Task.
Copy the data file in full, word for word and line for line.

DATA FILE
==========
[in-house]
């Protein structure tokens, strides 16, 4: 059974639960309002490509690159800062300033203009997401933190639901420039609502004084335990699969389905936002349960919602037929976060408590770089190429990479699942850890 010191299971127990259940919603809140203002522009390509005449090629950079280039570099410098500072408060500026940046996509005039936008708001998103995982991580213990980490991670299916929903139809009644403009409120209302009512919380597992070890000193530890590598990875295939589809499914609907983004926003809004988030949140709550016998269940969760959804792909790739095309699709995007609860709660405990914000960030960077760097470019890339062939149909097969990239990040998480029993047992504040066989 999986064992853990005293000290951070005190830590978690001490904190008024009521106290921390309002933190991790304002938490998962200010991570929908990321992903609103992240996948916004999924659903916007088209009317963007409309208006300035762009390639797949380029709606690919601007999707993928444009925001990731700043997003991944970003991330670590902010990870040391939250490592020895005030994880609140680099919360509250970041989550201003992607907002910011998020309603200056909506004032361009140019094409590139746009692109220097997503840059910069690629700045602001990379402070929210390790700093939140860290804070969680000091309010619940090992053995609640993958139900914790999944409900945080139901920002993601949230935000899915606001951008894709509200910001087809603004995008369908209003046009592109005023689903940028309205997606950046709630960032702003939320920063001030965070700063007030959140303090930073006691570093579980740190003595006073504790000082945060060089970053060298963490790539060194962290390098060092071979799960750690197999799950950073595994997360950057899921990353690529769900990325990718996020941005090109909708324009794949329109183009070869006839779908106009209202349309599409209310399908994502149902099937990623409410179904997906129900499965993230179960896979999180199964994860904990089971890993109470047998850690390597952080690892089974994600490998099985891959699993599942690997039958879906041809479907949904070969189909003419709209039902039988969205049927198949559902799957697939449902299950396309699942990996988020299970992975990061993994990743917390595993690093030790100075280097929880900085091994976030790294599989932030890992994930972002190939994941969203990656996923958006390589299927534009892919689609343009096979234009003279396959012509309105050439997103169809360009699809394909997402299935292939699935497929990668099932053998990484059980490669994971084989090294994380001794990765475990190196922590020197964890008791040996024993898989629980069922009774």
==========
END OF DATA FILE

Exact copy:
[in-house]
């Protein structure tokens, strides 16, 4: 059974639960309002490509690159800062300033203009997401933190639901420039609502004084335990699969389905936002349960919602037929976060408590770089190429990479699942850890 010191299971127990259940919603809140203002522009390509005449090629950079280039570099410098500072408060500026940046996509005039936008708001998103995982991580213990980490991670299916929903139809009644403009409120209302009512919380597992070890000193530890590598990875295939589809499914609907983004926003809004988030949140709550016998269940969760959804792909790739095309699709995007609860709660405990914000960030960077760097470019890339062939149909097969990239990040998480029993047992504040066989 999986064992853990005293000290951070005190830590978690001490904190008024009521106290921390309002933190991790304002938490998962200010991570929908990321992903609103992240996948916004999924659903916007088209009317963007409309208006300035762009390639797949380029709606690919601007999707993928444009925001990731700043997003991944970003991330670590902010990870040391939250490592020895005030994880609140680099919360509250970041989550201003992607907002910011998020309603200056909506004032361009140019094409590139746009692109220097997503840059910069690629700045602001990379402070929210390790700093939140860290804070969680000091309010619940090992053995609640993958139900914790999944409900945080139901920002993601949230935000899915606001951008894709509200910001087809603004995008369908209003046009592109005023689903940028309205997606950046709630960032702003939320920063001030965070700063007030959140303090930073006691570093579980740190003595006073504790000082945060060089970053060298963490790539060194962290390098060092071979799960750690197999799950950073595994997360950057899921990353690529769900990325990718996020941005090109909708324009794949329109183009070869006839779908106009209202349309599409209310399908994502149902099937990623409410179904997906129900499965993230179960896979999180199964994860904990089971890993109470047998850690390597952080690892089974994600490998099985891959699993599942690997039958879906041809479907949904070969189909003419709209039902039988969205049927198949559902799957697939449902299950396309699942990996988020299970992975990061993994990743917390595993690093030790100075280097929880900085091994976030790294599989932030890992994930972002190939994941969203990656996923958006390589299927534009892919689609343009096979234009003279396959012509309105050439997103169809360009699809394909997402299935292939699935497929990668099932053998990484059980490669994971084989090294994380001794990765475990190196922590020197964890008791040996024993898989629980069922009774």